A typical process flow for forming the semiconductor device 100 as shown in
Thereafter, the respective gate electrodes 105A, 105B and the gate insulation layers 106A, 106B may be formed on the basis of well-established process strategies (for convenience the respective letters indicating the association with the first or the second transistor 150A, 150B may be omitted when appropriate). In some illustrative embodiments, the gate electrodes 105A, 105B may be formed from polysilicon, while the gate insulation layers 106A, 106B may comprise silicon dioxide, silicon nitride, silicon oxynitride or any other appropriate dielectric material.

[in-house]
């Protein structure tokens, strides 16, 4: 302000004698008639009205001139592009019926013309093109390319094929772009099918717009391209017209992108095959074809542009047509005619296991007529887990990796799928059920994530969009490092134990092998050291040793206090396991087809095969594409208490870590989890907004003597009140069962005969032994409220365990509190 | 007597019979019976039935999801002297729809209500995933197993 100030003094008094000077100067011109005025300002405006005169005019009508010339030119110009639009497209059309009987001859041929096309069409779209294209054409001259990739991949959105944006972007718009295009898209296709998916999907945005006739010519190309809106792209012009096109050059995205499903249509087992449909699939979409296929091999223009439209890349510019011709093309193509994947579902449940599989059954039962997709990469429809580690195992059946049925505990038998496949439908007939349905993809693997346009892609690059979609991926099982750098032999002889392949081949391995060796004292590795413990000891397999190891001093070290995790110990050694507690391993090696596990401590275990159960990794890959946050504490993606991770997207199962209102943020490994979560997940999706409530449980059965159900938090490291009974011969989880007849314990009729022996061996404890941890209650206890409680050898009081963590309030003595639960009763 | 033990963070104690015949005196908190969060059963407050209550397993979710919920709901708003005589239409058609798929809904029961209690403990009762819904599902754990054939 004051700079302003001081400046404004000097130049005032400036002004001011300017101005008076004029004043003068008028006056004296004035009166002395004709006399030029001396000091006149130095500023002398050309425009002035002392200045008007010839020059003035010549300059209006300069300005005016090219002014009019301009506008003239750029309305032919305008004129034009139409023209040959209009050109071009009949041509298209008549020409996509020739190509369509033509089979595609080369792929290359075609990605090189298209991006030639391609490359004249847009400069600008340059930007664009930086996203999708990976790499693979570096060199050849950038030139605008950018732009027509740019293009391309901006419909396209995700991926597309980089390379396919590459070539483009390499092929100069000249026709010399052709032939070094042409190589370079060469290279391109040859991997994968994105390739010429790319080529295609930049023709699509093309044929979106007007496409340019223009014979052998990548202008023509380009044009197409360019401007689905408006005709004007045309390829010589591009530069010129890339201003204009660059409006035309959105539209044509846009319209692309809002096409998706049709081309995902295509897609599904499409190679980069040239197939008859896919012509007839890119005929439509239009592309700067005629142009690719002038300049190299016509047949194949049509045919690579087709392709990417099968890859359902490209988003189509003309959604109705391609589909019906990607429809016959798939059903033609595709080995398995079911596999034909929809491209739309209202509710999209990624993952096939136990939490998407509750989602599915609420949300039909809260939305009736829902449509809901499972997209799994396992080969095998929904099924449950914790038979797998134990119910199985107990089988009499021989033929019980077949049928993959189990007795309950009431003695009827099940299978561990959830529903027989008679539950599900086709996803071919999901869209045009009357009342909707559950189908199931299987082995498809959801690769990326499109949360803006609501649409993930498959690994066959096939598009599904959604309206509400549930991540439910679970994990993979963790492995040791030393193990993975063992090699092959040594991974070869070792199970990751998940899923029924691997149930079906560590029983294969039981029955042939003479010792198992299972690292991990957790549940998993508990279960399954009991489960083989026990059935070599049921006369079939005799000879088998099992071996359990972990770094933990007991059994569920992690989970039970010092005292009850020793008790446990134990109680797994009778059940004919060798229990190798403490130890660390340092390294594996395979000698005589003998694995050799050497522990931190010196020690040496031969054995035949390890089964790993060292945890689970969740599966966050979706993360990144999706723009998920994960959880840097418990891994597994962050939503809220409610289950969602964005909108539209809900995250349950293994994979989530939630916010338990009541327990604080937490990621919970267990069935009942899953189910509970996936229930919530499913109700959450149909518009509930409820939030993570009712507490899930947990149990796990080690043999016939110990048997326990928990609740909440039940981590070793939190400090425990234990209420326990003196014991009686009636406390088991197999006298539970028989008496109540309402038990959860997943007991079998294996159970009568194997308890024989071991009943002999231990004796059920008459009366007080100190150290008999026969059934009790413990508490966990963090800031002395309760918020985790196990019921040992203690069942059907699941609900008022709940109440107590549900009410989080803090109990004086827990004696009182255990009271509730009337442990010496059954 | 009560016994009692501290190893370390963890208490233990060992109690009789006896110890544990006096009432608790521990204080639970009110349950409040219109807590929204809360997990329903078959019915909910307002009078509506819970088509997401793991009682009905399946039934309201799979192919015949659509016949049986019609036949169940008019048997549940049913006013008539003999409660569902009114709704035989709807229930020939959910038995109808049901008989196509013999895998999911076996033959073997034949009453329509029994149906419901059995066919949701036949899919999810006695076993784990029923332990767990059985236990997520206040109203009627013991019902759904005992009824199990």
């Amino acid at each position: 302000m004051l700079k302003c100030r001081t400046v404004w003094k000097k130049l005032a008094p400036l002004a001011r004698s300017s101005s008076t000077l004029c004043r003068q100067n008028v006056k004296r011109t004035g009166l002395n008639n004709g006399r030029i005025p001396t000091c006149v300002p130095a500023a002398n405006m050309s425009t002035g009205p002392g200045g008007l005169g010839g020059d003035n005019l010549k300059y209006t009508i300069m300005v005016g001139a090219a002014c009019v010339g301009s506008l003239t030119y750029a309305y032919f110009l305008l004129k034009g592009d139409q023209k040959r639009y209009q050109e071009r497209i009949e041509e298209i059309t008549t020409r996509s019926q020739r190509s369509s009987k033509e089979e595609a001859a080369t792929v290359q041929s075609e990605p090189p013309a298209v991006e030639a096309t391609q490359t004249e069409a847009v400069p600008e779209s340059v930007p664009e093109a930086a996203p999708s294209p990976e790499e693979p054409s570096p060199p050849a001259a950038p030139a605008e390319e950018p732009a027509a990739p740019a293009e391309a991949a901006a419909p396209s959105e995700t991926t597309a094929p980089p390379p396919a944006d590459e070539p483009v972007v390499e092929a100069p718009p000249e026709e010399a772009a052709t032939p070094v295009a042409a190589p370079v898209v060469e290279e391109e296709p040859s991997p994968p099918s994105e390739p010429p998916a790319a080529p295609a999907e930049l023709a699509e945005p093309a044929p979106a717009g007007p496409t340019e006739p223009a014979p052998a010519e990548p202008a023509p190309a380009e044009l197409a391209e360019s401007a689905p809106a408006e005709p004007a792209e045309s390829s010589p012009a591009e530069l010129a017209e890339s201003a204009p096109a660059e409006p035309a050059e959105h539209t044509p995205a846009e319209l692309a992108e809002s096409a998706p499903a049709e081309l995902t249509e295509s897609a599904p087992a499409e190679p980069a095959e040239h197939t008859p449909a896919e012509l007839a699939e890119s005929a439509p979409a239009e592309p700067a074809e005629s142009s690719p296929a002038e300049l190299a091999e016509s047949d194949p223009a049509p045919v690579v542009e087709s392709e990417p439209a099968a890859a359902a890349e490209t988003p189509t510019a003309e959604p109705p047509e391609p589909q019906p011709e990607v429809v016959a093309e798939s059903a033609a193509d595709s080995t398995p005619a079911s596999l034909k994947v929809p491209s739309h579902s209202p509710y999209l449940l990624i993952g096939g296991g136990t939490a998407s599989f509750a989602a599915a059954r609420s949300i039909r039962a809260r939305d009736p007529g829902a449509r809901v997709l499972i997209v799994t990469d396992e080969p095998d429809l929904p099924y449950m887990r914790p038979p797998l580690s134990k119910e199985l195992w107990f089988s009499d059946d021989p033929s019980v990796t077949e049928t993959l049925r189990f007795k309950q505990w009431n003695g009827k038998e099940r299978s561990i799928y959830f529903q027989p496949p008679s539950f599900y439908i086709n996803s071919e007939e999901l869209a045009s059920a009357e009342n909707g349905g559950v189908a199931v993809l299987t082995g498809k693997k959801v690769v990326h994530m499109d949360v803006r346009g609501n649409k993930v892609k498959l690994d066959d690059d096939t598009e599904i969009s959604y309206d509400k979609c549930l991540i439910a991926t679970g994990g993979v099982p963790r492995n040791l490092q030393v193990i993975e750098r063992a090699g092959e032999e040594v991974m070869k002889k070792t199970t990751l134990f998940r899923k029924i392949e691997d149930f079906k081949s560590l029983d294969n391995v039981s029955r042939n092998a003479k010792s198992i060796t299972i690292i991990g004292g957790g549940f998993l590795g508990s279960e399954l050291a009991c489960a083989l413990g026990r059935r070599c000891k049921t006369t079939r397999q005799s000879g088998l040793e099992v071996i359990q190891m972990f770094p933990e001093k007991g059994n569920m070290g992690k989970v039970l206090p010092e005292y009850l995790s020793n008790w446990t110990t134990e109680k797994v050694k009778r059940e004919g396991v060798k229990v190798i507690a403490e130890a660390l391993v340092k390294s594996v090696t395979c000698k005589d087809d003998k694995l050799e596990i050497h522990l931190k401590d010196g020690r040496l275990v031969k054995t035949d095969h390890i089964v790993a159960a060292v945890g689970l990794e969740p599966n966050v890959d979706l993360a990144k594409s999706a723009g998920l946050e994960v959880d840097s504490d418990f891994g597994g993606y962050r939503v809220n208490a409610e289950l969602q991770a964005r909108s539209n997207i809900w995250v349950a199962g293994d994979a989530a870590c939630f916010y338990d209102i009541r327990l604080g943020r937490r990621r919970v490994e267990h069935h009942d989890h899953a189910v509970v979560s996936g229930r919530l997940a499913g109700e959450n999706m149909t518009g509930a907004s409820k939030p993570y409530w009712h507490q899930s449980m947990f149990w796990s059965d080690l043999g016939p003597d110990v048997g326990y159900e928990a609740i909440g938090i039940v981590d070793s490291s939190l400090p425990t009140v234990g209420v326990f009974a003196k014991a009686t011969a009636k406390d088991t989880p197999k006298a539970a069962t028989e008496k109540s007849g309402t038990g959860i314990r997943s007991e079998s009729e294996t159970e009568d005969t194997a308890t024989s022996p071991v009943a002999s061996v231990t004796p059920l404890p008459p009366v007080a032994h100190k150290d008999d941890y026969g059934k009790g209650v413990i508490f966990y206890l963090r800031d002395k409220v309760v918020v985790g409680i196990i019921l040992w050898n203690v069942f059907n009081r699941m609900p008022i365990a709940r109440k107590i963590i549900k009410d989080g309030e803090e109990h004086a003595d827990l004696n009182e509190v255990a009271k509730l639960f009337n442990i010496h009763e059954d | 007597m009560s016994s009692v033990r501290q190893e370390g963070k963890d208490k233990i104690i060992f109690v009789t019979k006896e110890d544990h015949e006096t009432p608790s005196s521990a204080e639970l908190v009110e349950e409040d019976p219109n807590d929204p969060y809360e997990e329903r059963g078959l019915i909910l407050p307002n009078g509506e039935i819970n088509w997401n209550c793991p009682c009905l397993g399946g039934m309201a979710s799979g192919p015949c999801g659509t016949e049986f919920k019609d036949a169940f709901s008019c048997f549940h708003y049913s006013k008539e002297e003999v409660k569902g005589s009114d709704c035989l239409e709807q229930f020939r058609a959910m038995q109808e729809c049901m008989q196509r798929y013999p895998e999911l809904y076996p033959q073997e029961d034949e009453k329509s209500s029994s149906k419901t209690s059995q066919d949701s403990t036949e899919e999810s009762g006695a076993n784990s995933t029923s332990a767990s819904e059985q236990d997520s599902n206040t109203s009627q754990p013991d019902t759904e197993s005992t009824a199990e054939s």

Thereafter, appropriate implantation processes may be performed, for instance a preamorphization implantation for substantially amorphizing semiconductor areas adjacent to the respective gate electrodes 105A, 105B, and thereafter respective halo implantations, if required, as well as an implantation sequence for the extension regions 112A, 112B, may be performed. For this purpose, appropriate offset spacers (not shown) may be formed at the sidewalls of the respective gate electrodes 105A, 105B. It should be appreciated that the extension regions 112A may comprise a dopant of a first conductivity type and the extension regions 112B may be comprised of a dopant of a second different conductivity type, when the transistors 150A, 150B represent transistors of different conductivity types, such as an N-channel transistor and a P-channel transistor, respectively. In this case, respective implantation masks may be provided so as to individually form the respective extension regions 112B, 112A.